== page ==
Tumors are often infiltrated by diverse immune cell types, some of which remain largely unexplored. In a study published in Science, the Pittet lab at the MGH Center for Systems Biology uncovers a new type of neutrophil that promotes lung cancer. The production of these neutrophils involves an unexpected remote crosstalk between tumors and bones: lung tumors remotely activate osteoblasts; in turn, those bone cells shape immunity by supplying tumors with cancer-promoting neutrophils. The findings open new avenues for cancer immunotherapy. (Image from Wikipedia)
The MGH Center for Systems Biology (CSB) was established as one of the five thematic interdisciplinary Centers at MGH. It is home to over 200 researchers in 12 PI groups. The mission of the Center is to analyze at a systems level how biological molecules, proteins and cells interact in both healthy and diseased states.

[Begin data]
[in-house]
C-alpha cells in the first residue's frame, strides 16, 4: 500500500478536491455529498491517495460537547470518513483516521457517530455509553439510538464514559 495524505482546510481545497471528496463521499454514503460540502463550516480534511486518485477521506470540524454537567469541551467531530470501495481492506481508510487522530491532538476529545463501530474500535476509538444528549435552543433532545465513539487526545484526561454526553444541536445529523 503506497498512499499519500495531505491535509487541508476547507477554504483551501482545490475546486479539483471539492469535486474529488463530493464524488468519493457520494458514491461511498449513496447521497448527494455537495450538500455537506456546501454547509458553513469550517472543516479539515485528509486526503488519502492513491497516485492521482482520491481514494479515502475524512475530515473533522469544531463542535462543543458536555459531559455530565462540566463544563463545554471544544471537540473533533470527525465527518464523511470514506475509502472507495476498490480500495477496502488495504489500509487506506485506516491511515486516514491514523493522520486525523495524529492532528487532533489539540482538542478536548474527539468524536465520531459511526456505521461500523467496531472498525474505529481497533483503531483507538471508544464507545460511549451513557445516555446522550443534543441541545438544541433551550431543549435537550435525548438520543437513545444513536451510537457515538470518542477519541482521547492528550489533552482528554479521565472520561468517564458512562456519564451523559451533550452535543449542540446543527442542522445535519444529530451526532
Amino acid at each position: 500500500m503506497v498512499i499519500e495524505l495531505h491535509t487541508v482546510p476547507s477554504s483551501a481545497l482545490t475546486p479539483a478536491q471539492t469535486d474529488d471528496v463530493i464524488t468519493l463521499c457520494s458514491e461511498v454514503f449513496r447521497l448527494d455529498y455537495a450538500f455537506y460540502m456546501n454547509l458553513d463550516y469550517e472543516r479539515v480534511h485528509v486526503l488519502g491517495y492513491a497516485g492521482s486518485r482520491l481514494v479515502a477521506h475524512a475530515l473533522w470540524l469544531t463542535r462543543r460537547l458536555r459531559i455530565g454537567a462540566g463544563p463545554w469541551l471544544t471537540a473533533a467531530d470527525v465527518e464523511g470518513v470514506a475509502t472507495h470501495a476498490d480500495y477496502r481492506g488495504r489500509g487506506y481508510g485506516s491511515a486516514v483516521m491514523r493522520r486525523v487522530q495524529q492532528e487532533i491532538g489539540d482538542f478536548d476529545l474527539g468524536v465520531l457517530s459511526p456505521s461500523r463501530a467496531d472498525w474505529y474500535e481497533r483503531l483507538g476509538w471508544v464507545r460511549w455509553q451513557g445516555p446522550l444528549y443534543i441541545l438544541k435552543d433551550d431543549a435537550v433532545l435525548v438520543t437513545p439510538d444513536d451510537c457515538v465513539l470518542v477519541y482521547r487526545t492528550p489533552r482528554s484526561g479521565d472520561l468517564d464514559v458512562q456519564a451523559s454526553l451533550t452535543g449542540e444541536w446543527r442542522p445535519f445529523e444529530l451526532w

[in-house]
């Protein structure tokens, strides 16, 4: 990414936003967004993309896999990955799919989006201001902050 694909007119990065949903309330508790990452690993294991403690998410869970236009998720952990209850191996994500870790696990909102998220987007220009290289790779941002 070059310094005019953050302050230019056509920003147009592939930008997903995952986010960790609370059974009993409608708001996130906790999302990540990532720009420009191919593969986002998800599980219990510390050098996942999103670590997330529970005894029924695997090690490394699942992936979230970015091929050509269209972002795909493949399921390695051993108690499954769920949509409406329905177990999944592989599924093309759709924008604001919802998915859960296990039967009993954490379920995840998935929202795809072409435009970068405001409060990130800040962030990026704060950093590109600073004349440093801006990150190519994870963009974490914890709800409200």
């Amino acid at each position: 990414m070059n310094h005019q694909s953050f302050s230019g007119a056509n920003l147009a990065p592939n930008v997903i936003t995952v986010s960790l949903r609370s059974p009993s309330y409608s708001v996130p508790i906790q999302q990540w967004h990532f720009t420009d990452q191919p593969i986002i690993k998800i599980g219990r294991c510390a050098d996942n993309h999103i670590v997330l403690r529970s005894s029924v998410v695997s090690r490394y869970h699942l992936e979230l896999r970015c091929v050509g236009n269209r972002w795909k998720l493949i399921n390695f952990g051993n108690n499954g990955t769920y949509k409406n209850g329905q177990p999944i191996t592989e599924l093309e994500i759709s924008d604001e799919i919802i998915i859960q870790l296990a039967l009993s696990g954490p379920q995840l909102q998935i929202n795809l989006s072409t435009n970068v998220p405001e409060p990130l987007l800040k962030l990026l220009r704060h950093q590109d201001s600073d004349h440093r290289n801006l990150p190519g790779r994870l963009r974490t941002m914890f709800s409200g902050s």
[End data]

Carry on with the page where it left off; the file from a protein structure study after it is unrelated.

Through a multidisciplinary approach that combines clinical insight with powerful technologies, CSB faculty pursue systems-level research that is at once fundamental, and yet immediately linked to the diagnosis and treatment of human disease. While these approaches are generalizable to many diseases, the Center has particular strengths in complex human conditions such as cancer, cardiovascular disease, diabetes, autoimmune disease, and renal disease. This goal is enabled by particular faculty expertise in genomics, chemical biology, physiology, bioimaging, and nanotechnology.